Although he's an acknowledged fixture on New York's hip-hop scene, El-P has always appeared content to fly under the radar — shadowy presence whose unusual production style continues to evolve along a dark, feverish and slightly maladjusted creative seam. Even back in 1996, when he first brought his filth-encased beats, way-out lyrics and old-school sonic aesthetic to the fore with his group Company Flow, it was clear that El (a/k/a El Producto) was much more interested in musical innovation than he was in the over-hyped mainstream game of bling and braggadocio.
Co-founding the Definitive Jux label in 1999 — after a semi-disheartening breakup with Rawkus that same year — El-P quickly got out in front with a new approach in the studio that had eluded most indie producers. Sampling from obvious sources had become too expensive an undertaking, so moving forward called for musicianship as well as expertise in chopping, programming and signal processing. El-P already had the advantage of having grown up under the tutelage of his piano-playing father; with the release of his Def Jux solo debut Fantastic Damage in 2002, he was well on his way to establishing himself as a fully performance-based producer.
Five years later, the near-apocalyptic I'll Sleep When You're Dead found El-P forging into new and more twisted sonic dimensions, with Live playing a key role in his transformation. "I think Live is pushing a lot of us into territory that's more expansive," he observes. "It really allows you to open up and get more serious about your creativity, which from a hip-hop perspective is incredibly important." And as El-P's own vision — and the Definitive Jux mission — grows in scope, no doubt we can expect even more of the unexpected.
Which of Live's functions do you rely on most?
The thing that I love about it and the thing that I essentially use it for is the filtered effects. For me, it's all about taking noises, sounds, bass lines and samples and really transforming them by experimenting with the different combinations of effects. It's amazing to be able to take an existing guitar line and then layer it with a completely effected version. You can cross-fade the two or bring them in at different times — the effects in Live just seem endless in combination. If you really go there and spend some time on it, you can come up with some great sounds.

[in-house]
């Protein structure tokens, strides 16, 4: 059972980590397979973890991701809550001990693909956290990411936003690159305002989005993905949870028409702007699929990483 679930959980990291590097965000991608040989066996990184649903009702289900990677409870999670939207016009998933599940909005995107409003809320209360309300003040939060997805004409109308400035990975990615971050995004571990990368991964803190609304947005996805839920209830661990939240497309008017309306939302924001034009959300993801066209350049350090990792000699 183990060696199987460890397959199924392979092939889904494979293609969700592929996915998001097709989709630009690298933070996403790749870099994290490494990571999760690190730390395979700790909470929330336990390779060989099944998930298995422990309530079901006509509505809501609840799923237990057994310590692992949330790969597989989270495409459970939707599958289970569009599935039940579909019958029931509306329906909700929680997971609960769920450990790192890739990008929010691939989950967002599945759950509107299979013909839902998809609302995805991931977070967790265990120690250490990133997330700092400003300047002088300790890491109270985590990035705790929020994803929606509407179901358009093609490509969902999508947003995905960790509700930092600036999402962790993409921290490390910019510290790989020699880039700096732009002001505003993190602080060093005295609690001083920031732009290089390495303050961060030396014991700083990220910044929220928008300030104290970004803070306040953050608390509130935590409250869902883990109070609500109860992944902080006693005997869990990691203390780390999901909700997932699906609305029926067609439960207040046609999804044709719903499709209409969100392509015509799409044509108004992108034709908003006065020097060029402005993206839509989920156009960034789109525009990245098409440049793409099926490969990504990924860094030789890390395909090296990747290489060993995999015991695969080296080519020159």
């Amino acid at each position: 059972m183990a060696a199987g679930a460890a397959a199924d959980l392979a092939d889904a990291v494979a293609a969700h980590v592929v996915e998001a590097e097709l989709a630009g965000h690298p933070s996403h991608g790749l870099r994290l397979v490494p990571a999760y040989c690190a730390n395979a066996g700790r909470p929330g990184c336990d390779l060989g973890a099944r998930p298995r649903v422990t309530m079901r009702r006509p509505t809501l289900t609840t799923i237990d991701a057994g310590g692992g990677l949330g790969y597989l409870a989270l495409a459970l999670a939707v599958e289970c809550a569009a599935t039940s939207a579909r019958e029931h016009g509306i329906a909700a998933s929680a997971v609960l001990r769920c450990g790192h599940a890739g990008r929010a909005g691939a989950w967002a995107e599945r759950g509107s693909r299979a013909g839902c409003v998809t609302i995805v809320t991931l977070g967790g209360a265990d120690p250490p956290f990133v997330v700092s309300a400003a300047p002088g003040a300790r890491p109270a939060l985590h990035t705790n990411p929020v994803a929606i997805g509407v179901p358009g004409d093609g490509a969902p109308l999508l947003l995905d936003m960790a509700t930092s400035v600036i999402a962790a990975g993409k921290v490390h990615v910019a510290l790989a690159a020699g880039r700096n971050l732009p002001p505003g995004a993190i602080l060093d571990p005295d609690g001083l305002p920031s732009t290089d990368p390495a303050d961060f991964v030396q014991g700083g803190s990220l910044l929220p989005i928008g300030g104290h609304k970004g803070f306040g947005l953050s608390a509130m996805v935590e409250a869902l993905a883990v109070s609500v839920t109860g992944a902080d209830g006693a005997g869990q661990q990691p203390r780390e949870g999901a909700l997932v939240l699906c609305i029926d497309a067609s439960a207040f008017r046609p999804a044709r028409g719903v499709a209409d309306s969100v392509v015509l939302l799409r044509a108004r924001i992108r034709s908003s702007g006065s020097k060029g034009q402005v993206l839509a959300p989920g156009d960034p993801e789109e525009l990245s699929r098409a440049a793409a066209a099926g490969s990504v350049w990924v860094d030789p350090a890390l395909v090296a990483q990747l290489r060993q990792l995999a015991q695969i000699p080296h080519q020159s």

How did you discover Live?
Years ago when it first came out, DJ Krush was in my basement in Brooklyn, and I guess he had it before anyone else did here. He brought it to my place and we were recording something, and he showed me the program and I was actually pretty amazed by it. I loved being able to manipulate the tempo without changing the pitch. I mean, other programs had that function, but it wasn't very natural. At the time, Live was really the first program that did that smoothly. Being the tech fiend that I am, I just went out and bought it.
How has the program changed your approach to sampling?
You really have to be a different type of producer now, so that you can create without having to worry about being sued. Live gives me a great way to take the mood of a sample and completely manipulate and change it to the point where it's totally unrecognizable, but it still retains some spirit of the original. Then I can fuck it up further — chop it up, take sections and move them around.
Do you recall one song in particular where you did that?
In the middle of "Tasmanian Pain Coaster," the first song on I'll Sleep When You're Dead, there's a tremolo solo that I created in Live. I brought in a chopped-up sample of a sitar, and then I changed the order of the notes and ran it all through a tremolo effect — combined with a couple of other effects — to get the final sound.
Are there any other effects you like to use?
I like the Vinyl Distortion effect. Essentially it feels like a distortion that you can use very subtly to give a bit of graininess to a sound that wasn't there before.
Does the program figure into your live show?
I haven't actually incorporated it into my live set, but I don't use computers when I perform with the band. Even though I know a lot of people use Ableton in a live setting — and it's clearly the best program you can use for that — I've never incorporated it. For the most part I really just use it to accentuate my production.
Flip to El-P's MySpace page at http://myspace.com/elproducto.